The holidays are a time of rest and relaxation. They are moments to create extra special memories with friends and family which will last forever...but what if they are tainted? What if your holiday takes an unexpected turn for the worst? Accidents happen, and they certainly don’t go along with what is convenient for you. So instead of risking not having your records and your family’s medical records handy in case of an emergency, this holiday season invest in your family’s health.
Hurricane Irma is still affecting countless families in the Caribbean and Floridian waters. It is estimated that certain localities which are already without electricity should expect to stay in the dark until the end of 2017. Thousands of island inhabitants have been rendered without food, water, and shelter. Many of which have been injured by the storm’s fury. However, to make things even worse, there are locations where over 90% of buildings, including hospitals which have been devastated. Medical records have been destroyed and remain unaccounted for as people attempt to rebuild their lives.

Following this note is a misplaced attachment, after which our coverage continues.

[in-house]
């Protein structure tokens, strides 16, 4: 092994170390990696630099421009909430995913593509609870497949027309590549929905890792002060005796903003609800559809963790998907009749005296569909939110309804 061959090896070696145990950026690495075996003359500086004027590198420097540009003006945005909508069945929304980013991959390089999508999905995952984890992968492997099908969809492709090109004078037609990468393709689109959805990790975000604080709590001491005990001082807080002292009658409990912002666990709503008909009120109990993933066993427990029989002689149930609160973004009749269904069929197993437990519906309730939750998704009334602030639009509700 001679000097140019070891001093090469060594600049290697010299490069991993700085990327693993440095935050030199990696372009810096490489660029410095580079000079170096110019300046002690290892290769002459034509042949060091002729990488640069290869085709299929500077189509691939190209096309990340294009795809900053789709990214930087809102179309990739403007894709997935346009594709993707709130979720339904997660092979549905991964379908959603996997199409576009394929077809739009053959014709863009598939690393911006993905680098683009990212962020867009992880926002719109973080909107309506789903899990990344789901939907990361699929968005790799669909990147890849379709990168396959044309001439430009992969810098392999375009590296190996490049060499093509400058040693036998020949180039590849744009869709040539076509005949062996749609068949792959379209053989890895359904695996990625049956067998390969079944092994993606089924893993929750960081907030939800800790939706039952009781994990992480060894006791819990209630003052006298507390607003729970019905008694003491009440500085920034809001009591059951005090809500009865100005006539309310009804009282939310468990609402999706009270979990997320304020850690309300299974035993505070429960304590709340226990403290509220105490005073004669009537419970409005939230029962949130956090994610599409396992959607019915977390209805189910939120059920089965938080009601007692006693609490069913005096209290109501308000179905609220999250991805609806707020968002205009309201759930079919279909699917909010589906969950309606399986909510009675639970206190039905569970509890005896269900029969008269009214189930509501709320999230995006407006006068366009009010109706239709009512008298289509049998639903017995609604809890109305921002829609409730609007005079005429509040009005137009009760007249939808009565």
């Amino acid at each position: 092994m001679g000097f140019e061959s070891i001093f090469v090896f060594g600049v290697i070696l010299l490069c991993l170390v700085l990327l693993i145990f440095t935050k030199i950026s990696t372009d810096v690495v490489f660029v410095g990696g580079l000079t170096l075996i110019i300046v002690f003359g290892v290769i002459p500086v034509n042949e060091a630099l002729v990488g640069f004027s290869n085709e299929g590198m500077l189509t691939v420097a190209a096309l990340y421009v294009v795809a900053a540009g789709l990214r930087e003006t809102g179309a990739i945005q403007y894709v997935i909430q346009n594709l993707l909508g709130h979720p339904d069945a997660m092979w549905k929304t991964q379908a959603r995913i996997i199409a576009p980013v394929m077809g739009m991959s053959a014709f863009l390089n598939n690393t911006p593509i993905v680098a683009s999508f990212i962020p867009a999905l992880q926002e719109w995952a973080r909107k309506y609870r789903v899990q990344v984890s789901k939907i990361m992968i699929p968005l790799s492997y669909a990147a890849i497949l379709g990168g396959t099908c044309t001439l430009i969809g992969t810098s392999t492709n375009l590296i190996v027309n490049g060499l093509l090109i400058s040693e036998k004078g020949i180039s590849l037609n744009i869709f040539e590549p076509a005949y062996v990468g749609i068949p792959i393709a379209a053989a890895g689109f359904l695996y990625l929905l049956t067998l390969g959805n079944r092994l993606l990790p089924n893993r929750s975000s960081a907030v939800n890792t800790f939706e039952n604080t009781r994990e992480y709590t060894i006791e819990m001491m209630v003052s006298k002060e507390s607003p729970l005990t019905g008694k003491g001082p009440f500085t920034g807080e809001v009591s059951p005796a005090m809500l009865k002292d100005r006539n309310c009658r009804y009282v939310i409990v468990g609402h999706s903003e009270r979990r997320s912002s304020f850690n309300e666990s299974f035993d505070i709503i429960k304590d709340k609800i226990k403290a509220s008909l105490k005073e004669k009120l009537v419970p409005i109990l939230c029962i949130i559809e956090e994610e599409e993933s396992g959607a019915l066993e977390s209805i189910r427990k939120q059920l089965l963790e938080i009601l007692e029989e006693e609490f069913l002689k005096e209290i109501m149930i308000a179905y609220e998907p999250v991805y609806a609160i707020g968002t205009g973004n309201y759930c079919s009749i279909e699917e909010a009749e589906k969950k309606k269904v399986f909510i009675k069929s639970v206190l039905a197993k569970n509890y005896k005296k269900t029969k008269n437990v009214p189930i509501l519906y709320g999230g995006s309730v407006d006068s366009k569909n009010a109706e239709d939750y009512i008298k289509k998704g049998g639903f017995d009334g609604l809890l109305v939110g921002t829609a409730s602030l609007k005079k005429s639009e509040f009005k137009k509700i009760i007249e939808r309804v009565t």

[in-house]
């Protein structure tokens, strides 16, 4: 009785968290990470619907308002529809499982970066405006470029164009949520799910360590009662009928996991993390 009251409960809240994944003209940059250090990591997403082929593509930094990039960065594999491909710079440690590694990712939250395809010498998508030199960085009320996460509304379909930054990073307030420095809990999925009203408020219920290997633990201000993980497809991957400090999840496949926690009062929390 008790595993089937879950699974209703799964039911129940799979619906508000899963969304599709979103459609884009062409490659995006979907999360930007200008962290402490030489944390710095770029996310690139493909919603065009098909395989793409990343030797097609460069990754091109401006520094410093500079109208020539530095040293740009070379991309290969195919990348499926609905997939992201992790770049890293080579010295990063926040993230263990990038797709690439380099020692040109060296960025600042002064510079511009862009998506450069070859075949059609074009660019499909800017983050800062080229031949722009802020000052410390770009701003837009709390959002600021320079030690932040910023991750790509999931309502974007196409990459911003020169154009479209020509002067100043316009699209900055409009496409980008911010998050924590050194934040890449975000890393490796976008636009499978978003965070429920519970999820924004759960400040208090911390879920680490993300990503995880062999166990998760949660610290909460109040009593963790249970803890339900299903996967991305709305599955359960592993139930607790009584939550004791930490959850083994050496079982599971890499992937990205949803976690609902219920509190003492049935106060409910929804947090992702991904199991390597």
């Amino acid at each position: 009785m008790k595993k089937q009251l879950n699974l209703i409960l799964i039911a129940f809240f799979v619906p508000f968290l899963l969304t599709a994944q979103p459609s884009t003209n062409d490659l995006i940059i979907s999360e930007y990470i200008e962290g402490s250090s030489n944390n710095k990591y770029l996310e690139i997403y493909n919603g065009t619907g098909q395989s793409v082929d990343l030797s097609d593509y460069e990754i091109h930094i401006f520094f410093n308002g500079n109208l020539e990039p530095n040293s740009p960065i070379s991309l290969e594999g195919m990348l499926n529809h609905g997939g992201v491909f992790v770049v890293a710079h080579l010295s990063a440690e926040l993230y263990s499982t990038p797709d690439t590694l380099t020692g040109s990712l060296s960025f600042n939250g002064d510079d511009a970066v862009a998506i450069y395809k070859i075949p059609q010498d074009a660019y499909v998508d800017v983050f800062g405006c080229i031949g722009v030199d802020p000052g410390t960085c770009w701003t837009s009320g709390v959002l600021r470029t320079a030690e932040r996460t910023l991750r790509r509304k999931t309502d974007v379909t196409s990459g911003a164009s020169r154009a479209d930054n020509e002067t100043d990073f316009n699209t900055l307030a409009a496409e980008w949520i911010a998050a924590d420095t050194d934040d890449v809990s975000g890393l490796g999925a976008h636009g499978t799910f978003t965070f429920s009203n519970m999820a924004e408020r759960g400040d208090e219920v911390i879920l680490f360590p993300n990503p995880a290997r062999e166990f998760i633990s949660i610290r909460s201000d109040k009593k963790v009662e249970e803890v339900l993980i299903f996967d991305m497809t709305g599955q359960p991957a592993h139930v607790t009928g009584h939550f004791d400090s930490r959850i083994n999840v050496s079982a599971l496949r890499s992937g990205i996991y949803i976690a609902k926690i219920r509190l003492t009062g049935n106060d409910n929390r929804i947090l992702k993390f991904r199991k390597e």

Having a patient portal account is a critical necessity for all. Ailments and disasters are not bias, and on any given day you could find yourself or a loved one in need of the benefits that PiX (a patient portal) provides. Just think about it - your physician’s office could be demolished by a natural or manmade disaster. If your physician is not a Cloud solution subscriber, all of your records could be lost permanently - but not if you have PiX. This is how it works…
Usually the idea of patients controlling their own medical images strikes fear into the hearts of medical care professionals. Patients can jump to rash conclusions based off of their images, before even speaking to their medical care provider. While it may be controversial as to who should own medical images, the truth is having engaged patients will improve medical outcomes.
As we discussed in our previous blog post, whomever took your scan legally owns the image. Despite that, we raised several reasons that patients should be interested in controlling their own images. But where do my doctors fit into this puzzle?